Maya van Rossum

The U.S. Declaration of Independence describes the pursuit of happiness as an unalienable right. “But if we are sick because we don’t have clean air to breathe and clean water to drink, how can we be happy?” asks Delaware River Keeper Maya K. van Rossum.

Van Rossum is the author of the book “The Green Amendment: Securing Our Right to a Healthy Environment.” The environmental amendment she has written about is a constitutional provision that would recognize an inalienable right to clean air and clean water. It would protect these rights in the same way it protects other fundamental rights like free speech and the freedom of religion.

Almost three dozen states mention environmental rights in their state state constitutions, but van Rossum says most of these do not give environmental rights the same status as other basic Constitutional rights. “They don’t recognize and protect clean water and air as fundamental rights in the bill of rights section,” she says.

Pennsylvania’s, passed in 1971, recognizes clean air and water as a basic civic right.

When van Rossum speaks at Princeton’s Labyrinth Books on Tuesday, June 26, at 6 p.m. she will discuss the crucial role Pennsylvania’s constitutional amendment played in overthrowing a law — known as Act 13 — that had given drilling and fracking industries the right to demand access to municipalities, including schools, residences, protected waterways and sanctuaries, public parks, and state-owned lands. The law also allowed seizure of land through eminent domain and included a medical gag rule on doctors treating patients exposed to drilling chemicals or emissions. The success in overthrowing Act 13 in 2013 marked the beginning of the movement to establish green amendments in all 50 states.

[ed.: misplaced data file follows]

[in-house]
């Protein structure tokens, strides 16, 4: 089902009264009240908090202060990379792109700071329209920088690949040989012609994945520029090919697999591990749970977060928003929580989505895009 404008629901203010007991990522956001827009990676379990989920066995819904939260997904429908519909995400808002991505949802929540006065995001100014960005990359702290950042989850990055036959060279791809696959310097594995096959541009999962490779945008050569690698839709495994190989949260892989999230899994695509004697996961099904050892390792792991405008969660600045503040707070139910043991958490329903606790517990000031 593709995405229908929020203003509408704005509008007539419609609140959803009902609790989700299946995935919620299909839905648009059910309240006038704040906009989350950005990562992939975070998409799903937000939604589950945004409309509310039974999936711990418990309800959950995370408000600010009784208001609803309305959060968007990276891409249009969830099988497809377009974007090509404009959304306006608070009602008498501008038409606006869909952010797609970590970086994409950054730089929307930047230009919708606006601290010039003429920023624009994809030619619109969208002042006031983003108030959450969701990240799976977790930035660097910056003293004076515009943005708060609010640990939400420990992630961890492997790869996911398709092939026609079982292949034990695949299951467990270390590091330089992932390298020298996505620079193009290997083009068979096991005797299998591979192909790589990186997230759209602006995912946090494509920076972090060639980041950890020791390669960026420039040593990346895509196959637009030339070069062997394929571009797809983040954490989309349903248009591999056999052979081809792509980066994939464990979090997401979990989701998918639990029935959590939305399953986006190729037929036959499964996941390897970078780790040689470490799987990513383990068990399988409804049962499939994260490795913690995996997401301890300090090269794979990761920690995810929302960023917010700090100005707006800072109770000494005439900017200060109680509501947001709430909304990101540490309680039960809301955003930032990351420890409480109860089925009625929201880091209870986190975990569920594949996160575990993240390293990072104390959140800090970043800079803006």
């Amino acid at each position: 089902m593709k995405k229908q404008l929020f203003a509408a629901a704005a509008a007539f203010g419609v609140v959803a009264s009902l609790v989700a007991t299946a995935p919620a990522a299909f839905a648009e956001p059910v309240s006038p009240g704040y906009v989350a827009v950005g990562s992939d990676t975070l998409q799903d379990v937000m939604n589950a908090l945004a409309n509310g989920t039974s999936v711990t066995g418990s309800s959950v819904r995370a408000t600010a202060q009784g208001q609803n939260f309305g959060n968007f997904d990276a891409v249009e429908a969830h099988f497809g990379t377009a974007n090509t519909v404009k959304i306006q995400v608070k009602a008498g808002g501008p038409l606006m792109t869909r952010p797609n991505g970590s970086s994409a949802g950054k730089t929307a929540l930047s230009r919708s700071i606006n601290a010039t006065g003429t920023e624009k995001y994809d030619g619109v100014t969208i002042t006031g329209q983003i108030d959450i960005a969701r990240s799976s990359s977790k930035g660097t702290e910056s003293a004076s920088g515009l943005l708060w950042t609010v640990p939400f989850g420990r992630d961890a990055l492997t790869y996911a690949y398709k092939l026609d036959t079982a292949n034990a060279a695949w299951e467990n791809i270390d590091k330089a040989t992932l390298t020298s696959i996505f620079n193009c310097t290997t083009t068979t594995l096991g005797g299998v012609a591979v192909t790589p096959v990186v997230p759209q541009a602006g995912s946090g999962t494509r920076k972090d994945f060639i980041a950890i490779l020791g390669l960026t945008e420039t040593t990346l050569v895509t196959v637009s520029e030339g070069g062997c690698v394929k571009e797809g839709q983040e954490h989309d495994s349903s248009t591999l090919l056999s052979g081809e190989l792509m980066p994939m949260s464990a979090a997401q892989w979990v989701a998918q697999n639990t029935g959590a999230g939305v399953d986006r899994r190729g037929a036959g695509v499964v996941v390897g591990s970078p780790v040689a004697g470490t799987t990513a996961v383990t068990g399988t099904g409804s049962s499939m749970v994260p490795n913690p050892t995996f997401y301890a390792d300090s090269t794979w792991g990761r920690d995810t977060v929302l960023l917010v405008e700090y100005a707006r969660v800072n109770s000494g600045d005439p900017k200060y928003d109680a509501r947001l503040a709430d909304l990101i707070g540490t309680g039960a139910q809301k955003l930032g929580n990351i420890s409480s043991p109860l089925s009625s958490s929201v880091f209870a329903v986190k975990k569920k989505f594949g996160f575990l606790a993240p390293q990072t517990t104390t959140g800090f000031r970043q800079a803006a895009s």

Although New Jersey does not yet include environmental rights in its constitution, a bill was introduced this past January (Resolution ACR85). “This is a powerful opportunity for residents to make New Jersey the third state [after Pennsylvania and Montana] to have a green amendment recognizing environmental rights,” van Rossum says.

“New Jersey, like other states in the nation, has a legal and political system that is really failing the people when it comes to environmental protection. Our current laws are more focused on managing and permitting pollution and land degradation rather than preventing it,” van Rossum says. She cites numerous examples from the past several decades of how the laws have failed citizens across the country. New Jersey is no exception: